despite the fact that you can get your benefit cut completely. were talking a 50% cut from an benefit level that is already 20% lower than what is required to survive.

      • fnjckg 2.1.1

        We all know whu this is targetting bro,
        just cant pull down that fence or remove that beam, can they

    • mike e 2.2

      failure to provide a clean sample the third time will lead to a complete cut.

  3. shorts 3

    from watching the TV3 news coverage last night they said that if the test was positive they get a warning, another test a month later lead to a 50% reduction and one more positive a month after that was 100%, ie loss of benefit

    as cannabis can stay in your blood for up to 3 months (heavy users)… that first positive test could lead to a loss of benefit regardless of any behaviour change, I assume

    harsh… not if you switch to meth

    • framu 3.1

      also – what the right of appeal like with this? is there even one?

      false positives, etc etc

      there must be a way to question a result (surely thats a legal requirement if the govt is using it to sanction people) – which will lead to every single failed result being appealed. And they cant cut your benefit while a case is under appeal.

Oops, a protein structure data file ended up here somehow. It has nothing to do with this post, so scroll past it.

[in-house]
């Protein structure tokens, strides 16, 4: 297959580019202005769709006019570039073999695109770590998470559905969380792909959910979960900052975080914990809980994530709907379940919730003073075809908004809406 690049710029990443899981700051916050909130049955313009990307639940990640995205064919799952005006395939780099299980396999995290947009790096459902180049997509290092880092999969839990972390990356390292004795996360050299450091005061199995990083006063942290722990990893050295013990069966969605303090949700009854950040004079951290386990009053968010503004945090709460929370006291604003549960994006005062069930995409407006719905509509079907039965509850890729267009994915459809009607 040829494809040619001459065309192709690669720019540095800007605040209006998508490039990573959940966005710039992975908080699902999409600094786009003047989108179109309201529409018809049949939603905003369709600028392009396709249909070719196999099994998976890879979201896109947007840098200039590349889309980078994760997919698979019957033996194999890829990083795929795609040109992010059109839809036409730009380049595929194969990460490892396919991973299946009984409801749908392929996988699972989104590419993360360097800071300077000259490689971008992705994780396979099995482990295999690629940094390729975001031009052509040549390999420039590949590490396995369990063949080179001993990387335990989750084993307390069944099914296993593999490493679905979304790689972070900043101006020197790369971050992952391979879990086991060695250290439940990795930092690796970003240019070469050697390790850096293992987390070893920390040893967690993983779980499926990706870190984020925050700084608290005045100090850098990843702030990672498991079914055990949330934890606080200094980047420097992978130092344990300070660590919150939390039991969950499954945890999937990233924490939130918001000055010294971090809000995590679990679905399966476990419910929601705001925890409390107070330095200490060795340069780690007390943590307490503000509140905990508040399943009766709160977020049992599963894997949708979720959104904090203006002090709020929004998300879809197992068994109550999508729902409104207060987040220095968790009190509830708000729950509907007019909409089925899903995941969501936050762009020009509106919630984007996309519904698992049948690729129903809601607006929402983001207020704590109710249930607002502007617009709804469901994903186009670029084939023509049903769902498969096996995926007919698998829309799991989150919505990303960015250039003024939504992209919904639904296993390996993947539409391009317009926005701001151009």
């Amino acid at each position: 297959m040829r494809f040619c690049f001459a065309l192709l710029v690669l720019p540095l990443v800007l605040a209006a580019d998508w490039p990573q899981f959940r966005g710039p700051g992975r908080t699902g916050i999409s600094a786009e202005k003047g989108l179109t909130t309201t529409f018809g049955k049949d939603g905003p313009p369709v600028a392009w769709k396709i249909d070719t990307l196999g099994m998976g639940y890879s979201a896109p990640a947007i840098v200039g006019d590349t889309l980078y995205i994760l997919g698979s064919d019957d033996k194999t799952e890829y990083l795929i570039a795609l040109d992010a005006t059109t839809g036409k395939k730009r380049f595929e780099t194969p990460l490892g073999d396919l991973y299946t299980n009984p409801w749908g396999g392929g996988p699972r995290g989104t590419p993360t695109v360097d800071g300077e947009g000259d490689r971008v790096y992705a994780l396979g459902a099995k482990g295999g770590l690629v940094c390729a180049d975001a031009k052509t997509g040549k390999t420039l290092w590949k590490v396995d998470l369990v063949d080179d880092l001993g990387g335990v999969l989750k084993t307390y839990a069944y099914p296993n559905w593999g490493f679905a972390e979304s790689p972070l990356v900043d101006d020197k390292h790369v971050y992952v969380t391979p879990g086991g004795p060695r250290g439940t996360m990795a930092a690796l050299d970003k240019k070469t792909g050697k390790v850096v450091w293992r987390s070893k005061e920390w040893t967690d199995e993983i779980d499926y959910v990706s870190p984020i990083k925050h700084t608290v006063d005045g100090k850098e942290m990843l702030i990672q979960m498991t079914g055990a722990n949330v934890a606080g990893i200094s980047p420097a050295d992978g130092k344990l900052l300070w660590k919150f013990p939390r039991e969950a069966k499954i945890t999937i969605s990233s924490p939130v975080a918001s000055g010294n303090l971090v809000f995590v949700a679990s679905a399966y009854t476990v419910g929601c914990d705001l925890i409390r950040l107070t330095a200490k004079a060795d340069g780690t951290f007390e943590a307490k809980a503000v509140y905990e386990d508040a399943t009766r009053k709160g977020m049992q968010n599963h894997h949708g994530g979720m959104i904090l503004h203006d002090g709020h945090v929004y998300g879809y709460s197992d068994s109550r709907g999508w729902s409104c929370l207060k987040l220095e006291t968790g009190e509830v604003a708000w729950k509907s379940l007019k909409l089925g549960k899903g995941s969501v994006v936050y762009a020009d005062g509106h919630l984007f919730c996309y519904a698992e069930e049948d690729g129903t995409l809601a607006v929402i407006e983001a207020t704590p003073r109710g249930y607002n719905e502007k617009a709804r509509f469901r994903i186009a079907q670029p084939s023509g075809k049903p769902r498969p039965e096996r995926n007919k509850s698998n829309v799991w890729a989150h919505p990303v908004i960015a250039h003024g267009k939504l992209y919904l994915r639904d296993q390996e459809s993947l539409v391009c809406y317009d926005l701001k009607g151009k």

• lostinsuburbia 3.1.1

        And probably use the lowest bid lab test service, which will give how many false positives I wonder?

    • infused 3.2

      That heavy use stay in your blood is bullshit. I know this for fact. Back in 2001 I went for a factory job. Being young, I smoked it most days. I stopped two weeks before my test. Passed.

      • framu 3.2.1

        staying in blood – your probably right, but it can and does stay in your fat cells for several weeks – and it is possible to pick that up on a test. Just cause you passed doesnt make it bullshit

        • shorts 3.2.1.1

          I got the heavy use term from wiki… I’d rather trust that as a source of information that what happened to you infused – no disrespect.